The race was not quite five laps old when an eight-car accident off Turn 4 started the inevitable attrition. Contact from Keselowski’s Ford in a tightly bunched line of the outside knocked the Toyota of John Hunter Nemechek into the center lane and into the side of Harrison Burton’s Ford.
Burton slid toward the infield, collecting the Chevrolet of Sunoco rookie Carson Hocevar. Burton’s No. 21 Mustang shot up the track and slammed into the Ford of Kaz Grala and the Chevrolet of Austin Dillon. Behind Dillon, Hocevar careened into the path of seven-time series champion Jimmie Johnson, who couldn’t avoid the collision.
The wreck eliminated the cars of Burton, Hocevar and Grala. Dillon took his No. 3 Chevy to the garage for extensive repairs, and Johnson lost two laps on pit road as his Legacy Motor Club crew worked frantically to repair his Camry.
“I don’t remember exactly who it was on my outside,” Burton said after a trip to the infield care center. “It just looked like they either got a bad push or got loose and just hit me in the right side and sent me across.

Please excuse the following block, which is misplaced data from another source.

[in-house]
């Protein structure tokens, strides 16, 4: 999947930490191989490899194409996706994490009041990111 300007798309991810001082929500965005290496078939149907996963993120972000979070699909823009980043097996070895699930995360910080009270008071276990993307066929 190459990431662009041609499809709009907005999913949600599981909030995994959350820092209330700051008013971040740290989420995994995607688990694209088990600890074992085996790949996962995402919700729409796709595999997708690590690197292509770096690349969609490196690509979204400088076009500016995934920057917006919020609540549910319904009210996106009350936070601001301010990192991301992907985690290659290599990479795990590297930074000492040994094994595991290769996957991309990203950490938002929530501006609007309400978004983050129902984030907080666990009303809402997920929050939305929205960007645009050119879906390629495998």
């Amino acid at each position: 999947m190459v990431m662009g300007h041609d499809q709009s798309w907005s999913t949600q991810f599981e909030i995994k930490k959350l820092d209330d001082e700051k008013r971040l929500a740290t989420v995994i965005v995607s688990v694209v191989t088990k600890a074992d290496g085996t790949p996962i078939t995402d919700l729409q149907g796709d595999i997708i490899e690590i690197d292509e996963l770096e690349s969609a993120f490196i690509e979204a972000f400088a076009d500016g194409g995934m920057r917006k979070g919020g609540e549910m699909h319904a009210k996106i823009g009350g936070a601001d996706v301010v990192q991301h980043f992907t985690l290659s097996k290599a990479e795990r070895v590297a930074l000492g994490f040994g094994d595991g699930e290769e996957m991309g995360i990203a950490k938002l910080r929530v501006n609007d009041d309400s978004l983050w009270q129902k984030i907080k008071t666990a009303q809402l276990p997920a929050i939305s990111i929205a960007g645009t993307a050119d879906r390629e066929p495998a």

“The grass was so wet that once I got in the grass, I thought I’d be OK, but the car just kept going and going… so really sad that our day is over as quick as it was. We had a really fast Ford. It’s just a bummer. There’s nothing we can do but just move on and try to win next week.”
It took 187 more laps of racing before the colossal wreck that dwarfed the earlier incident thinned the field and set up the fight to the finish among the cars that survived.
In a race that featured 41 lead changes among 20 drivers, Christopher Bell ran third, followed by Corey LaJoie, Bubba Wallace and AJ Allmendinger. Chastain, who didn’t have quite enough room when he dived to the inside of Cindric on the penultimate lap, finished 21st, one spot ahead of Cindric.
Austin Hill wins third straight NASCAR Xfinity opener at Daytona
By Reid Spencer
NASCAR Wire Service
DAYTONA BEACH, FL — While other NASCAR Xfinity Series drivers were competing, and crashing, in Monday night’s United Rentals 300 at Daytona International Speedway, Austin Hill was playing a different game — Monopoly.
At the 2.5-mile superspeedway roughly two miles away from Atlantic Avenue, Hill beat former teammate Sheldon Creed to the finish line by 0.591 seconds to earn his third straight victory in the Xfinity season opener at the World Center of Racing.
The third win came on Monday because of weekend-long rain that forced NASCAR to reschedule the race from Saturday afternoon. The event served as the second leg of a doubleheader with the DAYTONA 500, which was postponed from Sunday and won by William Byron.
Hill has now owned Victory Lane at Daytona long enough to build a house there.
“It tops it off—three-peat,” Hill exclaimed. “You know how hard it is to win at Daytona? God almighty!”
Not that the driver of the No. 21 Richard Childress Racing Chevrolet didn’t have his share of adversity. Hill overcame an early wreck on Lap 37 of 120, a flat tire and a self-destructive bent on pit road.